Time quake, p.24
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       TIME QUAKE, p.24

           Linda Buckley-Archer
 

  Nostrils flaring, the soldier’s stallion neighed, and rose up on its hind legs, and pawed the air whilst its rider stared at the fast-approaching carriage with pale, incredulous eyes. The basket of apples tipped up and the fruit tumbled down in a scarlet shower and rolled into the night and vanished. Sir Richard’s horses were beyond fear. For the first time in his life Peter heard a horse scream and it made his blood freeze. The leader stopped in her tracks causing the horses behind to plough into her. The carriage lurched and teetered for a moment on two wheels.

  ‘Hold tight!’

  Gideon’s urgent cry was the last thing Peter heard as the carriage overturned, pulling down the six horses with it. Kate’s knee knocked into Peter’s forehead with a resounding crack as she, along with Gideon, grappled to catch hold of the roof of the carriage. Peter slid down Kate’s legs, the crook of his arm catching on her trainers, and landed in a heap on the cobblestones. Winded and temporarily blinded by the blow to his head, it was a few moments before Peter could open his eyes. When he did, he saw Kate kneeling at his side and leaning over him, alternately looking down at him and shooting apprehensive glances at something he could not see. Peter pushed himself up on his elbows and saw Gideon straining to release the horses from their harnesses. They were in a terrible tangle, struggling and kicking and making shrill whinnying noises.

  Kate put her lips to Peter’s ear and shouted to make herself heard above the deafening roar that enveloped them and caused the earth to vibrate as if the earth’s heart were beating.

  ‘Are you all right?’

  Peter nodded uncertainly.

  Wincing, for the cobblestones had bruised his ribs, Peter turned around to follow Kate’s gaze. She put her arm around him and helped him to heave himself up.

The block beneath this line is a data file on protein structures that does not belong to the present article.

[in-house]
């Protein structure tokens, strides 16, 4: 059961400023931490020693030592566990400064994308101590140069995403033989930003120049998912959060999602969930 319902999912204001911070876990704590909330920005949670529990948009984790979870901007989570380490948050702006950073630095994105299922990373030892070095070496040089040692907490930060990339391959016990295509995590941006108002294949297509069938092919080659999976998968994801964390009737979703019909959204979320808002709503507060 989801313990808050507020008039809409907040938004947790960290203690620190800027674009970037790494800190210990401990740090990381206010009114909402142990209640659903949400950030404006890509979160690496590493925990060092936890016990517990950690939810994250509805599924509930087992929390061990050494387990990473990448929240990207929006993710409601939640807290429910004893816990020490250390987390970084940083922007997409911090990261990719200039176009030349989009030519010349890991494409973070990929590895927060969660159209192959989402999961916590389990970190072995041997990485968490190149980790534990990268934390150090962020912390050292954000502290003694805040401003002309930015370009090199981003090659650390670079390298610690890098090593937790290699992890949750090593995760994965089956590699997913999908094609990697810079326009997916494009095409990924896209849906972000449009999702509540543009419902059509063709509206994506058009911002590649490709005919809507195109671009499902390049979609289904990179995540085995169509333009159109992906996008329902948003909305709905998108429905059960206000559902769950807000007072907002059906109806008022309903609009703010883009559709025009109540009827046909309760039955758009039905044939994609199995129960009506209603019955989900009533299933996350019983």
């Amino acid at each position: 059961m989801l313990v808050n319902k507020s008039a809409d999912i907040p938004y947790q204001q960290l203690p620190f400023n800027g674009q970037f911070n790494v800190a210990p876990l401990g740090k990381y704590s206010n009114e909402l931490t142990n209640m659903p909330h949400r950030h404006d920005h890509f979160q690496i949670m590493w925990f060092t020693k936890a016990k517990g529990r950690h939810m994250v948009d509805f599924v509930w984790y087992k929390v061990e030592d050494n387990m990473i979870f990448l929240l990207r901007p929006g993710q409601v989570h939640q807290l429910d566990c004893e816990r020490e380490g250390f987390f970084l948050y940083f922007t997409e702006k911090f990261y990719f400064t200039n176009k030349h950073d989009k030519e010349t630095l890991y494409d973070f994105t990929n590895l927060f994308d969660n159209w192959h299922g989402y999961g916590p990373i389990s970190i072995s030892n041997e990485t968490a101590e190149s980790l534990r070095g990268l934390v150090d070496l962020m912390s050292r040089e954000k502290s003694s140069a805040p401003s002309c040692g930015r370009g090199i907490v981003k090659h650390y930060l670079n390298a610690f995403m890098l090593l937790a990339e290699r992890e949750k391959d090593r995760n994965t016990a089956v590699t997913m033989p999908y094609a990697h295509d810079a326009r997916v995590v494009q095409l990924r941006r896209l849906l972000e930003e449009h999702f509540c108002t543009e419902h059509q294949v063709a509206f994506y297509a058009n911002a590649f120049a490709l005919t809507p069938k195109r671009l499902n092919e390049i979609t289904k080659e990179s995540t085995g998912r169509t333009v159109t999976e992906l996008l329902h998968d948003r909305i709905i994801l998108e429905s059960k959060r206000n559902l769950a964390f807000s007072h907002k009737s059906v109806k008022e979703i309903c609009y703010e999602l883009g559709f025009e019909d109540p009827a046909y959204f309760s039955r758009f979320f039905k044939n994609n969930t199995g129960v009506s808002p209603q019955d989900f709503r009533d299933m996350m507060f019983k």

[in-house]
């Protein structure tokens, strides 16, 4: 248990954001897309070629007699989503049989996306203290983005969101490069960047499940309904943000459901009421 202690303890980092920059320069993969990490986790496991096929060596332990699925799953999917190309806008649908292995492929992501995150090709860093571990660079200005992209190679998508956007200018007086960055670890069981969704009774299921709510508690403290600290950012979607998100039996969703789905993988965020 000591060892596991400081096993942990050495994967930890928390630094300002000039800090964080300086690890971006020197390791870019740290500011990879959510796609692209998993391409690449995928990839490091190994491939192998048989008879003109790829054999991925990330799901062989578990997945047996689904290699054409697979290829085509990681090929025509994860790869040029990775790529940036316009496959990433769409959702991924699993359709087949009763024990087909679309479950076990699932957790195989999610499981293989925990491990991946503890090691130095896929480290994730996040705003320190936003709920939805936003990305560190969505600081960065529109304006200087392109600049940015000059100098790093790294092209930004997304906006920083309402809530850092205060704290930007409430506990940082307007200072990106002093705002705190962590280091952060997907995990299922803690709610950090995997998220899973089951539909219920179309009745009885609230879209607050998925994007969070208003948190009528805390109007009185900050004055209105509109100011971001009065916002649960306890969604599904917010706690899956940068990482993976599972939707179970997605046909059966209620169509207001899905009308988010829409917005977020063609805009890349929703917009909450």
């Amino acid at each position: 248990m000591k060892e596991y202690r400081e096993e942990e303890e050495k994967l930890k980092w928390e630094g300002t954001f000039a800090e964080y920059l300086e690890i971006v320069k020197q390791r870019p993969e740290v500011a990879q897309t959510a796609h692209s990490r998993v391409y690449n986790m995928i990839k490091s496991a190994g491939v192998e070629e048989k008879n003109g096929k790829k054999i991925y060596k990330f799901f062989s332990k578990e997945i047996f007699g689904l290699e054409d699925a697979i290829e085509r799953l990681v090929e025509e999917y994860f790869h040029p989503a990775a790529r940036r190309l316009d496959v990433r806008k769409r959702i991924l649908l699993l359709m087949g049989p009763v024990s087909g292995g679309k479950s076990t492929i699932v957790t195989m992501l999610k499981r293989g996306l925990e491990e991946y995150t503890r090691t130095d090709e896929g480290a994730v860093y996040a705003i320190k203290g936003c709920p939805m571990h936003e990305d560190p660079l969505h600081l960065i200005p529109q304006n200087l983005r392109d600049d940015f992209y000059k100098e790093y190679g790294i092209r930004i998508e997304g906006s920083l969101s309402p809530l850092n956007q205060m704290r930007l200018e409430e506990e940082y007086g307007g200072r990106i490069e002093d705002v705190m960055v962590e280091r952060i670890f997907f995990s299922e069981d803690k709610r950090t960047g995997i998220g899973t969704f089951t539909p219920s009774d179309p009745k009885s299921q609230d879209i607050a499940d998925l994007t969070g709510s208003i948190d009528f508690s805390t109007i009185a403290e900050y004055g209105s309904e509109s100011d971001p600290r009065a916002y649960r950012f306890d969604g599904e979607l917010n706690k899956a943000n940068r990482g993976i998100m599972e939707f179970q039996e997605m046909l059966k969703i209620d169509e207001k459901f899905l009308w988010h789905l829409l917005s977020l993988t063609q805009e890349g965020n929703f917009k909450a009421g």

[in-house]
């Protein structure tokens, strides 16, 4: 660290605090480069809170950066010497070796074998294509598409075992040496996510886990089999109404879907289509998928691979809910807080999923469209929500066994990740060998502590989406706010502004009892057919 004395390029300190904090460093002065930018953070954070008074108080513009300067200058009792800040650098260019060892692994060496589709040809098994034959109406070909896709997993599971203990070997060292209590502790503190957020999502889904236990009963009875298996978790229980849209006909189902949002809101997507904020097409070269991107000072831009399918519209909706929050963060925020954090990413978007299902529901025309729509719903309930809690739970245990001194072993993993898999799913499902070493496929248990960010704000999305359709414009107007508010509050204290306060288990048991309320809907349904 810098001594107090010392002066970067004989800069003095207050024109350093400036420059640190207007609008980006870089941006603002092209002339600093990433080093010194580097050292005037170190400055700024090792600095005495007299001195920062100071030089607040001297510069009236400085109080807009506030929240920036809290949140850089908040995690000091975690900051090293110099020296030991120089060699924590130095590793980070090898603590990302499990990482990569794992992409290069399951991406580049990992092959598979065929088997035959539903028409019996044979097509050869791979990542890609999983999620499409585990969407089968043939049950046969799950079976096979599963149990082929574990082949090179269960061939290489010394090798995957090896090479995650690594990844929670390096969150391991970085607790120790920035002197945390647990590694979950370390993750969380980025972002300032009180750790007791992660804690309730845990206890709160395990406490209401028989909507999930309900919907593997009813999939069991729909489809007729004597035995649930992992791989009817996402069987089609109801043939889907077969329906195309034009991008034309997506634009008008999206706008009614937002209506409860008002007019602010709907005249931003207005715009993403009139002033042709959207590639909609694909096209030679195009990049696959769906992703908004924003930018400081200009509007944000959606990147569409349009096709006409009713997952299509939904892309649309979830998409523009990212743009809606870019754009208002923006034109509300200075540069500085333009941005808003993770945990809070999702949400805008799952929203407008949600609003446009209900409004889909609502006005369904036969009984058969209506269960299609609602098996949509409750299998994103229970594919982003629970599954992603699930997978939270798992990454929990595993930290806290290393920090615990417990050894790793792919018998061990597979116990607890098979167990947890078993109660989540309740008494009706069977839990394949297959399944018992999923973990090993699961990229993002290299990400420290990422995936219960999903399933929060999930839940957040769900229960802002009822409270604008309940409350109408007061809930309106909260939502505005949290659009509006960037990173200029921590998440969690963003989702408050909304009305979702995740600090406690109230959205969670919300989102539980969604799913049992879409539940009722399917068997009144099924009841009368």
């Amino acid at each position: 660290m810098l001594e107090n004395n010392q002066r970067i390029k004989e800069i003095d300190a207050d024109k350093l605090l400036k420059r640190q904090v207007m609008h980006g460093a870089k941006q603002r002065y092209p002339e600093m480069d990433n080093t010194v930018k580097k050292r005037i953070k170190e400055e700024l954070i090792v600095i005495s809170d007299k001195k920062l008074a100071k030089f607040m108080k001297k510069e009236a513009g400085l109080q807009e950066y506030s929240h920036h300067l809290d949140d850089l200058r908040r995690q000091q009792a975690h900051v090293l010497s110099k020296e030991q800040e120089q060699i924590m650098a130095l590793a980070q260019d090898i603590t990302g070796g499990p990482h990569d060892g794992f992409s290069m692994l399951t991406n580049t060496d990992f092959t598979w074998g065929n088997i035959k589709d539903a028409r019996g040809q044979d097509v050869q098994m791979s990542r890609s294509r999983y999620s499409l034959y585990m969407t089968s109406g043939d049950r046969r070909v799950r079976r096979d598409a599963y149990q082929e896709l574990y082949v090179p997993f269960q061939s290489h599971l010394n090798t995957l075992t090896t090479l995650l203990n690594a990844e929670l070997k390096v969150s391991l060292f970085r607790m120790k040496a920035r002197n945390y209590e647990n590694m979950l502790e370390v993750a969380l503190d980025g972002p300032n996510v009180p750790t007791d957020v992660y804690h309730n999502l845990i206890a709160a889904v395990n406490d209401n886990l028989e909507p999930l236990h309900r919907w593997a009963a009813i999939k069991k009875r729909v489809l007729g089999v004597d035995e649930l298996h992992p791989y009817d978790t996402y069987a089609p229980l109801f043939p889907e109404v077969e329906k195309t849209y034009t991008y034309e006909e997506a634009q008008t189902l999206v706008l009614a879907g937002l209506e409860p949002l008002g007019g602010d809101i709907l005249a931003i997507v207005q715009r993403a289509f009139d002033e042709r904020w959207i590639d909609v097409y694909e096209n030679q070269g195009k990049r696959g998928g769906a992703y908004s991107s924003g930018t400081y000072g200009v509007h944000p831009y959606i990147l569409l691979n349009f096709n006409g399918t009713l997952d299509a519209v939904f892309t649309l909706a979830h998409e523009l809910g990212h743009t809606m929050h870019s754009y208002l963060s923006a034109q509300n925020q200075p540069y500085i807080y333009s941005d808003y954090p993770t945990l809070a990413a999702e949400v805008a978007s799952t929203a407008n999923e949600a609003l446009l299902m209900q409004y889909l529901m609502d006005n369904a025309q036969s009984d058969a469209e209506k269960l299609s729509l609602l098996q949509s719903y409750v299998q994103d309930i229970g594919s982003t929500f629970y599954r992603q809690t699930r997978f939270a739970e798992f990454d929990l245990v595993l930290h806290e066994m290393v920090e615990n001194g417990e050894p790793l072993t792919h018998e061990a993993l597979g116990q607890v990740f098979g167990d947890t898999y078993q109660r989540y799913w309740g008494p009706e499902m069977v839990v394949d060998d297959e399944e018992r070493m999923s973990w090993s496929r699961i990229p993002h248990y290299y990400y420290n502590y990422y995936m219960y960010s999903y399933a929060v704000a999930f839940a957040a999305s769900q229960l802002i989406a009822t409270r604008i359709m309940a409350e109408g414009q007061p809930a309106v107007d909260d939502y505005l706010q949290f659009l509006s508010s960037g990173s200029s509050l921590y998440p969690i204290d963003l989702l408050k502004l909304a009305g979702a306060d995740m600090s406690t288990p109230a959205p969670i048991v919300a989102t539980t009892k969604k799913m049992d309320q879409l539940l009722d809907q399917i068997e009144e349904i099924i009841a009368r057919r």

‘Do you suppose this is the end of the world?’ she asked.

  Peter did not reply. If this were the end, he could believe it. But how could anyone make sense of any of this? He certainly couldn’t. The tall, narrow buildings, all the taverns and shops and private houses that lined Thames Street, had all simply melted away into the darkness. This world, if that was the right word, ebbed and flowed like the sea and everywhere – below them, above them, all around – were spectres from different centuries. And if these figures terrified him, Peter could see his fear echoed in their eyes. A sunset, last seen when the Romans controlled this ancient city, glinted on the gleaming breastplate and helmet of a soldier. The deep-chested man shielded his eyes with one hand and brandished a short sword with the other. He peered at them through the darkness as if he were looking into a deep, dark cave. A few yards away, a woman, young and pretty, carrying a parasol and wearing a wide crinoline dress the colour of lilac, stood immobile, pressing the head of a small child into her skirts. A wilting daisy chain hung from the child’s plump fingers. The woman, in her turn, was staring at the old gentleman in his battered tricorn hat. He held Toby in his arms, the black patch over his eye making him look cheerful even as he trembled and whined.

  But while the boundaries of the centuries bled one into another, became confused, and converged on this segment of London, Gideon busied himself unfastening the last of the horses. For an instant Gideon and Peter exchanged glances and Peter tried to work out what his friend was calling out to him. Then he realised.

  ‘Courage! All will be well!’

  Peter closed his eyes tight shut against a reality that he could not comprehend and felt Kate’s cold hand in his, gripping it tight, clammy with fear. He allowed the thunderous roaring to wash over him. But, very gradually, Peter realised that the roaring sound was beginning to diminish so that, louder with every minute, he could hear . . . a melody! Gideon was singing! Peter slowly opened his eyes. The pools of light that surrounded the figures from other sunlit centuries now flickered, like guttering candles. Peter wondered what he must look like to them: would their light penetrate his darkness? Is night visible by day? And now, out of sight on the other side of the carriage, Peter heard Parson Ledbury and Hannah singing hymns alongside Gideon. Presently the vertical forms of houses and swaying street signs began to materialise and he knew that it was over. He squeezed Kate’s hand to catch her attention and pointed at Gideon who had picked up Toby and had tucked him under his arm. Both had opened wide their jaws and both were singing to the moon.